The Beatles Will Release Their Last Record 50 Years After Breakup
Chris Walter/Contributor/GettyImages

The Beatles will release their last record, with the use of artificial intelligence, over 50 years after the band broke up.

The last Beatles song they recorded collectively was “The End,” from the album “Abbey Road” in 1969, the final song of the medley on side two of the album.  John Lennon was murdered at the age of 40 in December 1980 and George Harrison died of cancer at the age of 58 in 2001. But surviving member Paul McCartney has revealed he will “extricate” Lennon’s voice from an old demo to create the group’s final song, believed to be “Now And Then.”

“We just finished it up and it’ll be released this year,” McCartney told Radio 4’s Today program.

McCartney explained that producer Jeff Lynne, who in 1995 and 1996 had released songs recorded by Lennon including “Free As A Bird” and “Real Love,” had also tried to clean up “Now And Then” but had a hard time cleaning up the song, but AI gave McCartney the opportunity to revive Lennon’s voice.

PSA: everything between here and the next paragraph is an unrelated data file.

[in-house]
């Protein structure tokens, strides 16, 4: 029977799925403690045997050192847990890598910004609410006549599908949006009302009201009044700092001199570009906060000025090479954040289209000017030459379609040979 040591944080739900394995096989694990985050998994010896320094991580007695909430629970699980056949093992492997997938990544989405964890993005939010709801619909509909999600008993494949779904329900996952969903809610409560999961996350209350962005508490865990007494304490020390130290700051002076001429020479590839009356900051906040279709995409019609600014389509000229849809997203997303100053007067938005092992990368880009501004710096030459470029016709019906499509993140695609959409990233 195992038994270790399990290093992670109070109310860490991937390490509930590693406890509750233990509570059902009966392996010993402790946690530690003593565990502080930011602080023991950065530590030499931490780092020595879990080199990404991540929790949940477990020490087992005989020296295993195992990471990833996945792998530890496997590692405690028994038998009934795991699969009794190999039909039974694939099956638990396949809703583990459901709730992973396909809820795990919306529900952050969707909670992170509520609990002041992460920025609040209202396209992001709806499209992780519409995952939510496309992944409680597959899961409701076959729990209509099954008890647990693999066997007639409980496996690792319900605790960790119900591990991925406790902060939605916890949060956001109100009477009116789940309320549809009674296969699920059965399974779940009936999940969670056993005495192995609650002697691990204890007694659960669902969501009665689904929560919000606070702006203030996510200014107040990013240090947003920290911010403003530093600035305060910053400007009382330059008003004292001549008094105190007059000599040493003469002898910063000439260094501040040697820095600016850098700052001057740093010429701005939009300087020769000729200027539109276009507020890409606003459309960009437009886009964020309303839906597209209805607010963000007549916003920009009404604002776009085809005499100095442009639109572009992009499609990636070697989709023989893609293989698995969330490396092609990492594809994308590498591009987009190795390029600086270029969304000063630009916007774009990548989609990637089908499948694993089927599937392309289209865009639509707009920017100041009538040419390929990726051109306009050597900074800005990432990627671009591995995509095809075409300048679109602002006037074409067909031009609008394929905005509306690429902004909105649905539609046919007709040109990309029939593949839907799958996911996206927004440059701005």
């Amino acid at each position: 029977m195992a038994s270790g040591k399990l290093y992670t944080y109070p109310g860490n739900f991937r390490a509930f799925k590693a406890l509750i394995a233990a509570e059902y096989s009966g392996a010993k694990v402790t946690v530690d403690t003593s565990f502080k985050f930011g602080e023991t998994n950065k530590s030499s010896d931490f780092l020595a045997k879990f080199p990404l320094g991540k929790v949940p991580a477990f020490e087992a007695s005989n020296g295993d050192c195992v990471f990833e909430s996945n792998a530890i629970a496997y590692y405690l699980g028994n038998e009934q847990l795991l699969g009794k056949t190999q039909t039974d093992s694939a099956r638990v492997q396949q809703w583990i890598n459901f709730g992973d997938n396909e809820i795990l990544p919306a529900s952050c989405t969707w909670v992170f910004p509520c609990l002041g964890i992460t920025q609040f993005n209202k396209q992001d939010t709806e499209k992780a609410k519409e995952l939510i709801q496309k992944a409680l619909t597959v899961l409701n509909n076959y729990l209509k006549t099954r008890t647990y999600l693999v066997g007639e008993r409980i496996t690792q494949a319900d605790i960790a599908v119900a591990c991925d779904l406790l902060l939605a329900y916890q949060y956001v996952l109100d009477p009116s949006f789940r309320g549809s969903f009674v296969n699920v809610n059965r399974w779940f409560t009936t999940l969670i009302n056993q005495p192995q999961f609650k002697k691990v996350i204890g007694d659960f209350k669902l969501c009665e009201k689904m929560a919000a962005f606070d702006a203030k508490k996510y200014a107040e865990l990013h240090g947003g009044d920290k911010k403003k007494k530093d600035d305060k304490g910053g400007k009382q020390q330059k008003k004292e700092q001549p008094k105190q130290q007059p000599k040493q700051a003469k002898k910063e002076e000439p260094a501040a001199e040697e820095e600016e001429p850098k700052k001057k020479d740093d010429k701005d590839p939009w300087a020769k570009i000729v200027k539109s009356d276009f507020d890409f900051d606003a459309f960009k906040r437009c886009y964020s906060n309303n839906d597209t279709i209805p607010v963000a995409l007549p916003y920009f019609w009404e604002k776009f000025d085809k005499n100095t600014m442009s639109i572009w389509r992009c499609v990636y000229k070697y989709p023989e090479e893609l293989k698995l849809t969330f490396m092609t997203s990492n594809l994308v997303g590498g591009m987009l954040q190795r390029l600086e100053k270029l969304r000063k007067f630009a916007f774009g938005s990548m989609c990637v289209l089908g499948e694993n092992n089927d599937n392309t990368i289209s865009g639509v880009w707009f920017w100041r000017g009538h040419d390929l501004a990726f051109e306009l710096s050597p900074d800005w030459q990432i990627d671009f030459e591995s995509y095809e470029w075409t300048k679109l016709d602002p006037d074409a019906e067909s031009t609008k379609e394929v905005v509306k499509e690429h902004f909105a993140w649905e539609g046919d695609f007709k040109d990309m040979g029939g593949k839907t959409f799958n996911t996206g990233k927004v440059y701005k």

McCartney explained that director Peter Jackson, who used AI to clean up the audio for the “Get Back” documentary, was “able to extricate John’s voice from a ropey little bit of cassette. We had John’s voice and a piano and he could separate them with AI. They tell the machine, ‘That’s the voice. This is a guitar. Lose the guitar.’”

“So when we came to make what will be the last Beatles’ record, it was a demo that John had; we were able to take John’s voice and get it pure through this AI,” he continued. “Then we can mix the record, as you would normally do. So it gives you some sort of leeway.”

The Beatles’ final incarnation, with Lennon, McCartney, Harrison, and drummer Ringo Starr, was formed in 1962. Prior to that, Lennon had founded a group called The Quarrymen including Lennon, McCartney, Harrison, and bassist Stuart Sutcliffe; the group used several drummers before ultimately settling on Starr.

Producer George Martin helped them get signed by EMI Records and their first major hit, “Love Me Do,” was released in late 1962. Their film debut came in 1964’s “A Hard Day’s Night.” They retired from live performances in 1966 but kept recording albums such as “Rubber Soul,” “Revolver,” and “Sgt. Pepper’s Lonely Hearts Club Band.”

In 1968, they founded Apple Corps, a multimedia corporation that still oversees the groups’ projects. The group broke up in 1970. They are the best-selling music act of all time, with estimated sales of 600 million units.

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